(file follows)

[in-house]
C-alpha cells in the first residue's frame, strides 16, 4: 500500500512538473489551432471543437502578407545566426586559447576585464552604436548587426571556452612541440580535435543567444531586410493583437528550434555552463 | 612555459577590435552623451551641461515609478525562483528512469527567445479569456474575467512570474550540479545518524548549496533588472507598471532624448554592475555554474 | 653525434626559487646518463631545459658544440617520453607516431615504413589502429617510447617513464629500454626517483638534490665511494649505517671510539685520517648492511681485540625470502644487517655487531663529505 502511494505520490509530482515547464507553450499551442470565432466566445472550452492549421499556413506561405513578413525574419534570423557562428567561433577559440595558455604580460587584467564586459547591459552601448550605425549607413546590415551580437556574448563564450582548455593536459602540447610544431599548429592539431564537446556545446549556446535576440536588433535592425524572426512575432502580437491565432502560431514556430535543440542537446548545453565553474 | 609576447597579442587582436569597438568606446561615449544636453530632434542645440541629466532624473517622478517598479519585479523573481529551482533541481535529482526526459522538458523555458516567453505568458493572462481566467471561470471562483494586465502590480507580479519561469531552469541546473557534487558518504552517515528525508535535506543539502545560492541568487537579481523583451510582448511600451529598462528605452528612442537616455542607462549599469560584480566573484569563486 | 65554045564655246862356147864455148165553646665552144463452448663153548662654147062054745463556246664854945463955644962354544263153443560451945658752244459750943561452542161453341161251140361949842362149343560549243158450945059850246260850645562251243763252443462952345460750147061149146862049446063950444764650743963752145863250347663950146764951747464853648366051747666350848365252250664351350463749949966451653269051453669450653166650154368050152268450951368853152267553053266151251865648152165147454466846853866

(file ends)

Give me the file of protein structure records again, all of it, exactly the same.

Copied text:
[in-house]
C-alpha cells in the first residue's frame, strides 16, 4: 500500500512538473489551432471543437502578407545566426586559447576585464552604436548587426571556452612541440580535435543567444531586410493583437528550434555552463 | 612555459577590435552623451551641461515609478525562483528512469527567445479569456474575467512570474550540479545518524548549496533588472507598471532624448554592475555554474 | 653525434626559487646518463631545459658544440617520453607516431615504413589502429617510447617513464629500454626517483638534490665511494649505517671510539685520517648492511681485540625470502644487517655487531663529505 502511494505520490509530482515547464507553450499551442470565432466566445472550452492549421499556413506561405513578413525574419534570423557562428567561433577559440595558455604580460587584467564586459547591459552601448550605425549607413546590415551580437556574448563564450582548455593536459602540447610544431599548429592539431564537446556545446549556446535576440536588433535592425524572426512575432502580437491565432502560431514556430535543440542537446548545453565553474 | 609576447597579442587582436569597438568606446561615449544636453530632434542645440541629466532624473517622478517598479519585479523573481529551482533541481535529482526526459522538458523555458516567453505568458493572462481566467471561470471562483494586465502590480507580479519561469531552469541546473557534487558518504552517515528525508535535506543539502545560492541568487537579481523583451510582448511600451529598462528605452528612442537616455542607462549599469560584480566573484569563486 | 65554045564655246862356147864455148165553646665552144463452448663153548662654147062054745463556246664854945463955644962354544263153443560451945658752244459750943561452542161453341161251140361949842362149343560549243158450945059850246260850645562251243763252443462952345460750147061149146862049446063950444764650743963752145863250347663950146764951747464853648366051747666350848365252250664351350463749949966451653269051453669450653166650154368050152268450951368853152267553053266151251865648152165147454466846853866